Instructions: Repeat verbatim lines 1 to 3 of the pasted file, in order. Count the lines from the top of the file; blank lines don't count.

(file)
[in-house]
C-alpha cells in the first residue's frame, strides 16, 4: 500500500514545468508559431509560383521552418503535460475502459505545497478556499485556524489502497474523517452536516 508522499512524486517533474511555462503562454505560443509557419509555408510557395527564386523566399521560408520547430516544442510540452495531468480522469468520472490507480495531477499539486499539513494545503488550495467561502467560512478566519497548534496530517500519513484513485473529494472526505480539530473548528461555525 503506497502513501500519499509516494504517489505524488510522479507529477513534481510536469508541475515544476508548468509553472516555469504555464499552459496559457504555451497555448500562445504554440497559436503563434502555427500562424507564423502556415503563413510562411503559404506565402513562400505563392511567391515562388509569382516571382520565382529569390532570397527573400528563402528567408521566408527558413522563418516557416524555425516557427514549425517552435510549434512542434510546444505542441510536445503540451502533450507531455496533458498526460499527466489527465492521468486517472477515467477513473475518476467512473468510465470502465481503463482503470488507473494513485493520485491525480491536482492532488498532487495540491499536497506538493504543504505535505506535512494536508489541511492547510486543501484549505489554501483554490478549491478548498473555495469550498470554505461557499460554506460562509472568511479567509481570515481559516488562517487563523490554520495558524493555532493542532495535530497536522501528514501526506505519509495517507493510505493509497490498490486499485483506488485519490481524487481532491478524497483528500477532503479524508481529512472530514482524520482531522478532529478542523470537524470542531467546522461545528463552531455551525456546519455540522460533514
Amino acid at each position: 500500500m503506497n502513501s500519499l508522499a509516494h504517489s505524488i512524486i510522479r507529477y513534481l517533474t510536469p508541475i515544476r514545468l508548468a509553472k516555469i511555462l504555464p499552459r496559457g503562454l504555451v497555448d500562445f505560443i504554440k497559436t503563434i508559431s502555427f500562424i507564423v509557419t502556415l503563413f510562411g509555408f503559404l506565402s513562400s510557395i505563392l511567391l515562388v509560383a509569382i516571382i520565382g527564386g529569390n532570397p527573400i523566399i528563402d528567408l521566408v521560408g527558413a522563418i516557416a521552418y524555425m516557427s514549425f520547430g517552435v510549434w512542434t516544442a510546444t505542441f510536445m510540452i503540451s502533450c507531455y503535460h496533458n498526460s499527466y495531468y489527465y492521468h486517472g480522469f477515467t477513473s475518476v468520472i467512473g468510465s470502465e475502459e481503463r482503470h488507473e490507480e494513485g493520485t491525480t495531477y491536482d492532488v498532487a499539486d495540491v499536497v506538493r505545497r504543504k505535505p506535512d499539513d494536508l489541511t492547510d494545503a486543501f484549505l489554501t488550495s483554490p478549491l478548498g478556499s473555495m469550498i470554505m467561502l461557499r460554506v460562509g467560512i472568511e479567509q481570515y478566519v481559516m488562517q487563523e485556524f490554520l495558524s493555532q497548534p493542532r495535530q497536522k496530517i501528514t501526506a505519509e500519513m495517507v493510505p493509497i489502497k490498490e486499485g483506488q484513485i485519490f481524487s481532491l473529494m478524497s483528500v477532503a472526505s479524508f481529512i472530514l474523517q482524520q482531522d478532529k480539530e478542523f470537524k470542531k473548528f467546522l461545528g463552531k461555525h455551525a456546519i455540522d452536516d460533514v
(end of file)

[in-house]
C-alpha cells in the first residue's frame, strides 16, 4: 500500500514545468508559431509560383521552418503535460475502459505545497478556499485556524489502497474523517452536516 508522499512524486517533474511555462503562454505560443509557419509555408510557395527564386523566399521560408520547430516544442510540452495531468480522469468520472490507480495531477499539486499539513494545503488550495467561502467560512478566519497548534496530517500519513484513485473529494472526505480539530473548528461555525 503506497502513501500519499509516494504517489505524488510522479507529477513534481510536469508541475515544476508548468509553472516555469504555464499552459496559457504555451497555448500562445504554440497559436503563434502555427500562424507564423502556415503563413510562411503559404506565402513562400505563392511567391515562388509569382516571382520565382529569390532570397527573400528563402528567408521566408527558413522563418516557416524555425516557427514549425517552435510549434512542434510546444505542441510536445503540451502533450507531455496533458498526460499527466489527465492521468486517472477515467477513473475518476467512473468510465470502465481503463482503470488507473494513485493520485491525480491536482492532488498532487495540491499536497506538493504543504505535505506535512494536508489541511492547510486543501484549505489554501483554490478549491478548498473555495469550498470554505461557499460554506460562509472568511479567509481570515481559516488562517487563523490554520495558524493555532493542532495535530497536522501528514501526506505519509495517507493510505493509497490498490486499485483506488485519490481524487481532491478524497483528500477532503479524508481529512472530514482524520482531522478532529478542523470537524470542531467546522461545528463552531455551525456546519455540522460533514
Amino acid at each position: 500500500m503506497n502513501s500519499l508522499a509516494h504517489s505524488i512524486i510522479r507529477y513534481l517533474t510536469p508541475i515544476r514545468l508548468a509553472k516555469i511555462l504555464p499552459r496559457g503562454l504555451v497555448d500562445f505560443i504554440k497559436t503563434i508559431s502555427f500562424i507564423v509557419t502556415l503563413f510562411g509555408f503559404l506565402s513562400s510557395i505563392l511567391l515562388v509560383a509569382i516571382i520565382g527564386g529569390n532570397p527573400i523566399i528563402d528567408l521566408v521560408g527558413a522563418i516557416a521552418y524555425m516557427s514549425f520547430g517552435v510549434w512542434t516544442a510546444t505542441f510536445m510540452i503540451s502533450c507531455y503535460h496533458n498526460s499527466y495531468y489527465y492521468h486517472g480522469f477515467t477513473s475518476v468520472i467512473g468510465s470502465e475502459e481503463r482503470h488507473e490507480e494513485g493520485t491525480t495531477y491536482d492532488v498532487a499539486d495540491v499536497v506538493r505545497r504543504k505535505p506535512d499539513d494536508l489541511t492547510d494545503a486543501f484549505l489554501t488550495s483554490p478549491l478548498g478556499s473555495m469550498i470554505m467561502l461557499r460554506v460562509g467560512i472568511e479567509q481570515y478566519v481559516m488562517q487563523e485556524f490554520l495558524s493555532q497548534p493542532r495535530q497536522k496530517i501528514t501526506a505519509e500519513m495517507v493510505p493509497i489502497k490498490e486499485g483506488q484513485i485519490f481524487s481532491l473529494m478524497s483528500v477532503a472526505s479524508f481529512i472530514l474523517q482524520q482531522d478532529k480539530e478542523f470537524k470542531k473548528f467546522l461545528g463552531k461555525h455551525a456546519i455540522d452536516d460533514v